Uyghur people living in the global diaspora have important stories to tell about the ways the crisis in the Uyghur Homeland has impacted them. Yet Uyghurs who choose to speak out, even those that are citizens of other countries, often find themselves surveilled and harassed by Chinese security forces. Chinese authorities also often threaten any loved ones still living within Chinese borders. This makes public advocacy potentially dangerous for many Uyghurs in the diaspora. Still, many individuals choose to raise their voices, knowing that those still in the Uyghur Homeland often have no chance to do so for themselves. Here, Uyghurs talk about how the Chinese government’s policies around surveillance, language, cultural and religious practice, and even basic person-to-person communications have altered the course of their lives.
“I Thought I Was Still a Good Citizen of China”

Gul describes how she thought she would be able to live like others in Beijing.

“Nearly Every Single Person Knows Someone Who Has Disappeared”

A Uyghur researcher expresses the collective trauma experienced by Uyghurs in the diaspora.

“Exoticized Stereotypes of Uyghur Women Are Nothing New”

A Uyghur researcher details government policies aimed at Uyghur women.

“She Erased Me from WeChat after That”

Mukaddas explains how she has been cut off from everyone in the Uyghur Region.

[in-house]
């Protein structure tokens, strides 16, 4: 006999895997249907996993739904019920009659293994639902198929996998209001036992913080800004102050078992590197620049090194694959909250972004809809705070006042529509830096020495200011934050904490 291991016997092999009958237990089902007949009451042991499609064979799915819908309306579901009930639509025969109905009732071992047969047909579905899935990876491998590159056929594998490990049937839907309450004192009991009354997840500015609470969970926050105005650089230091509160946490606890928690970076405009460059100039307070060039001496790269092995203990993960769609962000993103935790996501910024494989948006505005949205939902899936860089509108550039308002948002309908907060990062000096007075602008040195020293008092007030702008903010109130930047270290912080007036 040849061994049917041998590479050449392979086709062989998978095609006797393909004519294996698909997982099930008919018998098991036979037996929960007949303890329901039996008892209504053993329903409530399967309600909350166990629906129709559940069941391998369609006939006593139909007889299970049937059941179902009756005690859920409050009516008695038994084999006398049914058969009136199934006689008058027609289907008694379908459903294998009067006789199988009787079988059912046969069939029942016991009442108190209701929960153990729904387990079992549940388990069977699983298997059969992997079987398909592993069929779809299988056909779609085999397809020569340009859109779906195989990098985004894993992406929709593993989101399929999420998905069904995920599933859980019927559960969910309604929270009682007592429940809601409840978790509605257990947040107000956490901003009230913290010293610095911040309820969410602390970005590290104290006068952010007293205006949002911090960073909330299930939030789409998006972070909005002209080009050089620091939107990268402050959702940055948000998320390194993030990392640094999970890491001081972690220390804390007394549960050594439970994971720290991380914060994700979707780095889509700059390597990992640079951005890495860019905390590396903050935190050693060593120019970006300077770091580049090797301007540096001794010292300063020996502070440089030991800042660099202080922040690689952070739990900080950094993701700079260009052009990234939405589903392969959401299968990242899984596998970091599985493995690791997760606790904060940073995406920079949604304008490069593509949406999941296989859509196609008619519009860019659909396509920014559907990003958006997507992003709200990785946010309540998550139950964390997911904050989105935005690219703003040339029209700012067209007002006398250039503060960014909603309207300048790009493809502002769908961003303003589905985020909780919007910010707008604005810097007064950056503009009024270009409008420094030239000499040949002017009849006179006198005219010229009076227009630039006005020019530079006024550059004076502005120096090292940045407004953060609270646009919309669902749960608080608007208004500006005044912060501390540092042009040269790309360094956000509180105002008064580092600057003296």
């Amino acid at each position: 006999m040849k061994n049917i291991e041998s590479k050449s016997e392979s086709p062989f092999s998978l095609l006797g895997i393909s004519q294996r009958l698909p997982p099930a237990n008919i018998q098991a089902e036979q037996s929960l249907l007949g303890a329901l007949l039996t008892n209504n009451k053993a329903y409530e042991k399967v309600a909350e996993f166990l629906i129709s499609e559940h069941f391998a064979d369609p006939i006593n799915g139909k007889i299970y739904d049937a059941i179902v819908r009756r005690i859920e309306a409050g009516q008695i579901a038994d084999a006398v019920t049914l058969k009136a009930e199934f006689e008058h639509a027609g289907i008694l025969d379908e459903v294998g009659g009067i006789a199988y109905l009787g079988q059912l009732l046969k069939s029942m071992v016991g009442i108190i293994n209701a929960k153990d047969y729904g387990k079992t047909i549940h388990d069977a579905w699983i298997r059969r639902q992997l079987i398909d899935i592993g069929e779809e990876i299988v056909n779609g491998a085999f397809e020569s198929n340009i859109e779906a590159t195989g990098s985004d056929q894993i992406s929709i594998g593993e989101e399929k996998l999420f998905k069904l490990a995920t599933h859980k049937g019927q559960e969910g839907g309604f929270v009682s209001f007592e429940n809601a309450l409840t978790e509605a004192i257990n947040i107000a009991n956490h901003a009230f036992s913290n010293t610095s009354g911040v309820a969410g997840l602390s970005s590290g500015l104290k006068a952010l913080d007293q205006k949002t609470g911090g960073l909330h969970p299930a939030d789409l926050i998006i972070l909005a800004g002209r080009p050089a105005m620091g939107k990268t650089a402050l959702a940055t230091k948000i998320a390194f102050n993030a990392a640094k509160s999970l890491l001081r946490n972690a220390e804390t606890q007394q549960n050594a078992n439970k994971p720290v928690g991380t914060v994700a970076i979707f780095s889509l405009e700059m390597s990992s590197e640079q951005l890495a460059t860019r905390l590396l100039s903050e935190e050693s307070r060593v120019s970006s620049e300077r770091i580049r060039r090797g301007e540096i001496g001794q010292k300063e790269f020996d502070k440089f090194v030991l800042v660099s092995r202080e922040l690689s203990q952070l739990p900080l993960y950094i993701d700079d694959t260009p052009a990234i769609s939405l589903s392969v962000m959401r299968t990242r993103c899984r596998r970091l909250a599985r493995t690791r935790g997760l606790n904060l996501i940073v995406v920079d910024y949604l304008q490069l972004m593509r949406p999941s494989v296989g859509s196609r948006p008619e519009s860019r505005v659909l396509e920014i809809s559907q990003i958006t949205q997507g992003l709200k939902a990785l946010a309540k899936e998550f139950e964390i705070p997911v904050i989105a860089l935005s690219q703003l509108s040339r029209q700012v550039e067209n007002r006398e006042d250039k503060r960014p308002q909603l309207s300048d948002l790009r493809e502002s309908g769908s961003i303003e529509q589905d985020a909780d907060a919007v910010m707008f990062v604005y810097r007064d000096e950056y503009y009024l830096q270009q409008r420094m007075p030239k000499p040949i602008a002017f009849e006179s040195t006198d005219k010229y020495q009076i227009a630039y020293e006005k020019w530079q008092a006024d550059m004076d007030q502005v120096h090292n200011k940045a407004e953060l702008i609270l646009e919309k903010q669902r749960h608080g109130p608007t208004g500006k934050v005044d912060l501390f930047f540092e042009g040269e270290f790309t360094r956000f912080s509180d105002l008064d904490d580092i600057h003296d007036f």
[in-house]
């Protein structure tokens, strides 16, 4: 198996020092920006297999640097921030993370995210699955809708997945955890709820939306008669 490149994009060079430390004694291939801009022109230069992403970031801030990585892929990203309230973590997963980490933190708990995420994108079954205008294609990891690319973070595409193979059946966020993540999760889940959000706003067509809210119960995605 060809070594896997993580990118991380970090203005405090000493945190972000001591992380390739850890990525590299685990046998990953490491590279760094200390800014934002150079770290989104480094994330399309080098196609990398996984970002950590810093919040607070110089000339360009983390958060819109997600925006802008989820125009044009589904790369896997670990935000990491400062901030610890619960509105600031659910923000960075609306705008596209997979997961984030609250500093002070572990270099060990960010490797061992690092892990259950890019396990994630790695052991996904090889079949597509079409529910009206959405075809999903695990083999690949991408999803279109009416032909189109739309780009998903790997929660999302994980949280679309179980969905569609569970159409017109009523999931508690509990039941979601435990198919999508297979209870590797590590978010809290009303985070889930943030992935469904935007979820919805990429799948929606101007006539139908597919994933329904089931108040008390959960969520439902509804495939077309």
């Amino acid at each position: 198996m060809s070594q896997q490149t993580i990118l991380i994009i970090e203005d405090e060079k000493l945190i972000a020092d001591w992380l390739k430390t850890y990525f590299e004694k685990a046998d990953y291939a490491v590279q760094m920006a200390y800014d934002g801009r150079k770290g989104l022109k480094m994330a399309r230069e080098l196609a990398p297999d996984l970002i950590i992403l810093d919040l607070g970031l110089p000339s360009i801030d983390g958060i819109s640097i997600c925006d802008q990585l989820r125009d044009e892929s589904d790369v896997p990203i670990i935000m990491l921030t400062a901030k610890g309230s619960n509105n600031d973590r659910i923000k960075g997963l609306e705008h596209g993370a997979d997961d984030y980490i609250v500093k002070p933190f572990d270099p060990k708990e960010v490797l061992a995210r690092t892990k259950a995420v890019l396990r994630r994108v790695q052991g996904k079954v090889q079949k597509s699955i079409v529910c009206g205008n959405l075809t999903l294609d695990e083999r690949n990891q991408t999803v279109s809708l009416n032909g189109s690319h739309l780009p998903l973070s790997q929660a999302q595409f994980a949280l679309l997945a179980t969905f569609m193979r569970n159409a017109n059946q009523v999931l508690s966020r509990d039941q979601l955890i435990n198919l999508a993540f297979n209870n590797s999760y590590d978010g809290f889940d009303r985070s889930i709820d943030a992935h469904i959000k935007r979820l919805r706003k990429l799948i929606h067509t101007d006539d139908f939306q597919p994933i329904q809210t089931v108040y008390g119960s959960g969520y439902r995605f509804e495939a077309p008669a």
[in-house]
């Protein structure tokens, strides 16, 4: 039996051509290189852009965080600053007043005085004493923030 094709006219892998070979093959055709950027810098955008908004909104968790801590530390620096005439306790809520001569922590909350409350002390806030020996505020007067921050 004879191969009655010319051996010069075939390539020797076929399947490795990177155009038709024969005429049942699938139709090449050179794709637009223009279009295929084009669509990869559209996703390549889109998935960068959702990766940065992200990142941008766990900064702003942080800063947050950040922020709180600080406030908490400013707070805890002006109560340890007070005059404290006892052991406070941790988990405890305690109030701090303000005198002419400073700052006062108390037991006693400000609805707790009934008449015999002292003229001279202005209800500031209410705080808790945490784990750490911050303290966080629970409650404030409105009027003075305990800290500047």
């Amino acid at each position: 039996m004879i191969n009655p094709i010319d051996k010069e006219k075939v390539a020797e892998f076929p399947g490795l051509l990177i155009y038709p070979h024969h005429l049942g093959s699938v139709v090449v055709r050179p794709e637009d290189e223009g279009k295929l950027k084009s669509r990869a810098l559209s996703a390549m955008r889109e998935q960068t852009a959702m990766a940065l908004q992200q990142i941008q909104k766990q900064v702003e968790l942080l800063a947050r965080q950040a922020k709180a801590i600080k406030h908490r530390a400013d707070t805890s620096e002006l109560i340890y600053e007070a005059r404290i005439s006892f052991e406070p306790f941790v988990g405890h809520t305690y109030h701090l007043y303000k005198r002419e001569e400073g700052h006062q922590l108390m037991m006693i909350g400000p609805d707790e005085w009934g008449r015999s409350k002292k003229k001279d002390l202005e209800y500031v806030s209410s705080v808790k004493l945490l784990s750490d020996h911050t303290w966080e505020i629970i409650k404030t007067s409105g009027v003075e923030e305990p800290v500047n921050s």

“It Was My Father Who Paid the Price”

Gul talks about the pain of being separated from her family.

“I Was Scared All the Time”

Gul describes what it was like living as a Uyghur in Beijing.

“The Voices of All Are Silenced”

Merdan describes how poets, teachers, and family members were taken away.

“The School Gate Keepers Changed to Policemen”

A chronicles how political education slowly turned into internment

“The Whole Family Had to Attend, Even the Babies”

A recounts his experiences attending village meetings.

“Never Live a Life under Their Control, Live Free”

Erpan explains why he believes his father was detained.

“They Just Want the World to Forget about Uyghurs”

Mukaddas expresses her fear about returning to her homeland.

“Like Mowing the Grass”

Merdan describes how authorities have disappeared intellectual and cultural figures.

“A Really Stupid Lie in a Small Village”

Mukaddas talks about her last trip back to the Uyghur Region.